As much as the limitations of our health system necessitates the practice of self-medication, it is also important to point out that self-medication has potential risks which include: incorrect self-diagnosis, incorrect choice of therapy, failure to recognize that the same active substance is already being taken under a different name, failure to recognize or report adverse reactions, incorrect dosage, food and drug interactions, etc . Consequently, self-medication has become a debatable issue and there is a need for a national and international conversation and a scientifically-backed regulation.
In most of the developing countries, there is paternalistic approach to medicine - tell me what you feel - then I tell you what to do . This remains the commonest approach in our health system that has limited support for self-care. The paternalistic approach to medicine works probably with the treatable communicable diseases such a malaria, typhoid etc. However, for the minor or chronic ailments such as non-communicable diseases informed self-care or self-medication is critical. Here is a verbatim from WHO Guidelines for the regulatory assessment of medicinal products for use in self-medication-2000 “It has become widely accepted that self-medication has an important place in the health care system. Recognition of the responsibility of individuals for their own health awareness that professional care for minor ailments is often unnecessary has contributed to this view. Improvement in people’s general knowledge, level of education and socio-economic status in many countries form a reasonable basis for successful self-medication”.
With people avoiding visits to the health facilities for fear of other infections (especially Covid-19), there is going to be wanton increase in practice of self-medication . This calls for urgent need to reinvent the public health, in particular, health education and more importantly, guideline for self-medication tailored to specific areas. For instance, in malaria endemic areas we may see upsurge of malaria-related mortality due to home based self-medication based on misdiagnosed diseases. However, we need to be ready to take on the dilemma that responsible self-care probably works for some non-communicable diseases but if individuals are not responsible then self-care can be catastrophic for highly infectious communicable diseases such as Covid-19, Ebola, Dengue fever, etc.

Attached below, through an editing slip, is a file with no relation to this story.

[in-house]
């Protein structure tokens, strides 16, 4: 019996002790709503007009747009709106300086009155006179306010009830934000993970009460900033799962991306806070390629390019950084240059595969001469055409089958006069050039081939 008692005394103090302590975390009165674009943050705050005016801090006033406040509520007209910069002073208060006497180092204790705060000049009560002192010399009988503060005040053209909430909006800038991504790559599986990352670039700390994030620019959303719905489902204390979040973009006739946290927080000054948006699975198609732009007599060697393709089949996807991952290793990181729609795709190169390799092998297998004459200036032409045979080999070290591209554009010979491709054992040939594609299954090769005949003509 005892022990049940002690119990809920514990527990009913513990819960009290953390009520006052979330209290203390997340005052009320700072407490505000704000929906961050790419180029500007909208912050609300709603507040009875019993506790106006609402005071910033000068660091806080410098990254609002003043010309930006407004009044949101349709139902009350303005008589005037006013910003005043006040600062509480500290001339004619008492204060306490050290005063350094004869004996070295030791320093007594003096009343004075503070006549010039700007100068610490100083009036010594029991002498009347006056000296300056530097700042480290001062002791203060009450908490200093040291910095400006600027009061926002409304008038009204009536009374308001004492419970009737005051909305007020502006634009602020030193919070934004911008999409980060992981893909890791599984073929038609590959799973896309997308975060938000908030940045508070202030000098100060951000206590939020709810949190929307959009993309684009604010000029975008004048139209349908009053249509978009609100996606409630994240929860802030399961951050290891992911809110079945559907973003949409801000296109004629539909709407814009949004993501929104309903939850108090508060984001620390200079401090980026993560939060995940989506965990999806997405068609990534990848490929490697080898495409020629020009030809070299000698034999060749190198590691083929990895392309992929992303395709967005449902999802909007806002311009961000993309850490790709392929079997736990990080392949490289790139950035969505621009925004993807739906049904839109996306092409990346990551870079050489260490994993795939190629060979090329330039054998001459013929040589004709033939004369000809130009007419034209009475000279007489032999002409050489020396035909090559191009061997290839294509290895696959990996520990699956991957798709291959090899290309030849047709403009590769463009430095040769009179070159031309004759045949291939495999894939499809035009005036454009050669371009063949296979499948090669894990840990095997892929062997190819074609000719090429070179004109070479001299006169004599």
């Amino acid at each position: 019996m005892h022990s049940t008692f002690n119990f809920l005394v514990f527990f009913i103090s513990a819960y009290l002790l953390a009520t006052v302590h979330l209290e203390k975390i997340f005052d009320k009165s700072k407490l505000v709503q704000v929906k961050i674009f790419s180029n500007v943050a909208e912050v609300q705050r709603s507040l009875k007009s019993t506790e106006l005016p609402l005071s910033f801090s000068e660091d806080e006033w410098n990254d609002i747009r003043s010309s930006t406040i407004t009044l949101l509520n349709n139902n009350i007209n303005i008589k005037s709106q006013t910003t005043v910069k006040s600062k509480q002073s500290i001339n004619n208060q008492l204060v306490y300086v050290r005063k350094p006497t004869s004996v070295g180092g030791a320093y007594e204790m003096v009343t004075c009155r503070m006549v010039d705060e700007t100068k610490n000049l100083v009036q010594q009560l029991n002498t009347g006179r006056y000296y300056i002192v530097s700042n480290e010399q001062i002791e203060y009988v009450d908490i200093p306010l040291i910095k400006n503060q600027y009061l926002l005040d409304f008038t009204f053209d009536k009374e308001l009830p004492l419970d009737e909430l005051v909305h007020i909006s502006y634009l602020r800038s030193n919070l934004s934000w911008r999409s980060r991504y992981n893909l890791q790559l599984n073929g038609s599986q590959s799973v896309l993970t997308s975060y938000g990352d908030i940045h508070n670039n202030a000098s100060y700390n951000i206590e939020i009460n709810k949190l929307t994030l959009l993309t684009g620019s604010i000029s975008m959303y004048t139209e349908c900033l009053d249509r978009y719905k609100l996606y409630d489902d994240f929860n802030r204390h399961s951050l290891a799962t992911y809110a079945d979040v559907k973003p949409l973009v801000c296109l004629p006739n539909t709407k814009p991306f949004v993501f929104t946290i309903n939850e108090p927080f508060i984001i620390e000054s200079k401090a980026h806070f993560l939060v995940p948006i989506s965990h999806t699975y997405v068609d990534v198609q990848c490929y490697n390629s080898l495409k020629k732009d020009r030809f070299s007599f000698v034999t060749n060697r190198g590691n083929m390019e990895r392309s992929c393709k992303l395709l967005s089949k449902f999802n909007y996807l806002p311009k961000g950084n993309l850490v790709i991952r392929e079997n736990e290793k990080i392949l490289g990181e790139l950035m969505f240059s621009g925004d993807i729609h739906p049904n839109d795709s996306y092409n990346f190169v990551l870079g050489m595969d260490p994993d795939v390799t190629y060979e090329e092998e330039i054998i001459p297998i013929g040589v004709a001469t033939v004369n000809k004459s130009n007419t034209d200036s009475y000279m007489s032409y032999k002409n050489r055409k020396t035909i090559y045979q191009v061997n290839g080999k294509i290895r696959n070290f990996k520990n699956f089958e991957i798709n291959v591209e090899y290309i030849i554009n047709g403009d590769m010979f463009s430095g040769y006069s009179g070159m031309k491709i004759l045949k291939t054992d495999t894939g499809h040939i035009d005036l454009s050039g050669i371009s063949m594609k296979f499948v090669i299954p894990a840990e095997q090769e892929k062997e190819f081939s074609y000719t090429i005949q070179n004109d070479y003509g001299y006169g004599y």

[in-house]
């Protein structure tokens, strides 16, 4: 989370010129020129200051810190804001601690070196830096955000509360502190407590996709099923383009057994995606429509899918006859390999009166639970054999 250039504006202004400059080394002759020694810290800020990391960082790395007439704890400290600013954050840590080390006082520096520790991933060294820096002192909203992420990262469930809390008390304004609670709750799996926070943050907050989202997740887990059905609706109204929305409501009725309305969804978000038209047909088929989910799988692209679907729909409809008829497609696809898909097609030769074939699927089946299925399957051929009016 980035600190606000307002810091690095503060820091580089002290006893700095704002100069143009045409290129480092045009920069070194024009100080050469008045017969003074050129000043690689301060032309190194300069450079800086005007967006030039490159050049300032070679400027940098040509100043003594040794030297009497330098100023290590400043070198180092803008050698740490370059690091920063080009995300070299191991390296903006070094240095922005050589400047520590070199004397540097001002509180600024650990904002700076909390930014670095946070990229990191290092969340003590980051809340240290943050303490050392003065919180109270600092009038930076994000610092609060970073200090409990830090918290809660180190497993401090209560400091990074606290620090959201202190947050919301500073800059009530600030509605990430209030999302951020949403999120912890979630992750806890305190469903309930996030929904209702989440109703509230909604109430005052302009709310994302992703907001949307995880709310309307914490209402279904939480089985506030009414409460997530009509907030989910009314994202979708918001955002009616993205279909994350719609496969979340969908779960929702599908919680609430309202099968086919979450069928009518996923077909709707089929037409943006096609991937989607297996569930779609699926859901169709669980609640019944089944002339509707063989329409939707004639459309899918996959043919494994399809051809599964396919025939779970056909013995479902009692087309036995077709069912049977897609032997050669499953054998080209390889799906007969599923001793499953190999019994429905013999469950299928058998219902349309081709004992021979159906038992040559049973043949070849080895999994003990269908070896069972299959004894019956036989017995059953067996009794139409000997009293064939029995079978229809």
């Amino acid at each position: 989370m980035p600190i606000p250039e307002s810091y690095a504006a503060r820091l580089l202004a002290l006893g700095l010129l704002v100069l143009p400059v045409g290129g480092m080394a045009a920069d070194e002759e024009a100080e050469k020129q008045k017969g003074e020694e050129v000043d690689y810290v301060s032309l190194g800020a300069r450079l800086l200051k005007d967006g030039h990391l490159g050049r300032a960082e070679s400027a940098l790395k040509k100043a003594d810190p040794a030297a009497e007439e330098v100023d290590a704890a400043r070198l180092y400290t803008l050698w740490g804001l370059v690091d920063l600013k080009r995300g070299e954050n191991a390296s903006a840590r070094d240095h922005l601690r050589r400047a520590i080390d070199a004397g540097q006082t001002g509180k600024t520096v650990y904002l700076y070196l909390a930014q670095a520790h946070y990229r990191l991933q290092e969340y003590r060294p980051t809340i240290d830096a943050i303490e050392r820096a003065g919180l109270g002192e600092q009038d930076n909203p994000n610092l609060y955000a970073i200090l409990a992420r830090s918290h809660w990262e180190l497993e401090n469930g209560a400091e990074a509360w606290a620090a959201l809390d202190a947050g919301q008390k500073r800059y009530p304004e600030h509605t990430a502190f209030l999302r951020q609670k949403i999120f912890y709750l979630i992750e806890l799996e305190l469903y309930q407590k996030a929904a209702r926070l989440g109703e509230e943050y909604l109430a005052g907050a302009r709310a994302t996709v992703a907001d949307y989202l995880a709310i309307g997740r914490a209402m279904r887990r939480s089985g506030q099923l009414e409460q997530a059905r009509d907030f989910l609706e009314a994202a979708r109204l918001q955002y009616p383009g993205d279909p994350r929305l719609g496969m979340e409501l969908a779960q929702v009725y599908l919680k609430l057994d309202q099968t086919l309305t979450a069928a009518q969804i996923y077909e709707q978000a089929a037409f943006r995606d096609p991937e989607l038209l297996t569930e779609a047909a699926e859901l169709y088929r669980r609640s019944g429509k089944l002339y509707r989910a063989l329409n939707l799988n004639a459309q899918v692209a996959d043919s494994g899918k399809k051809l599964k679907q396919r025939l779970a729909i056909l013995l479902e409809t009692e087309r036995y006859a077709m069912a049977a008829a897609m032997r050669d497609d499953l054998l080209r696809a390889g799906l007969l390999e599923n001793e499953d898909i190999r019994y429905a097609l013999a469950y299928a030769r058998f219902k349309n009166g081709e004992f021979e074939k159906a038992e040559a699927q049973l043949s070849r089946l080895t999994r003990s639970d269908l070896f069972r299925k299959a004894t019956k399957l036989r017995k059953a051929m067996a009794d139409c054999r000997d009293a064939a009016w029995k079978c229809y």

Following the Covid-19 pandemic - its out-break, management and finally vaccinations - there is an urgent need to relook at the principles of public health practice and epidemiology in the public health-care practice in the context of emerging infections. Emphasizing the demand for evidence-based public health messaging on the public health emergency to avoiding propagation of falsehood, enhancing the integration of public health emergency education and health systems care. Also, building the capacity of public health experts to track and measure health status of the population (self-control vs loss of control) and address fallacies that may hinder the uptake of interventions.
Copyright: © 2021 George Ayodo and Willy Ochieng Odhoch. This is an open-access article distributed under the terms of the Creative Commons Attribution License, which permits unrestricted use, distribution, and reproduction in any medium, provided the original author and source are credited.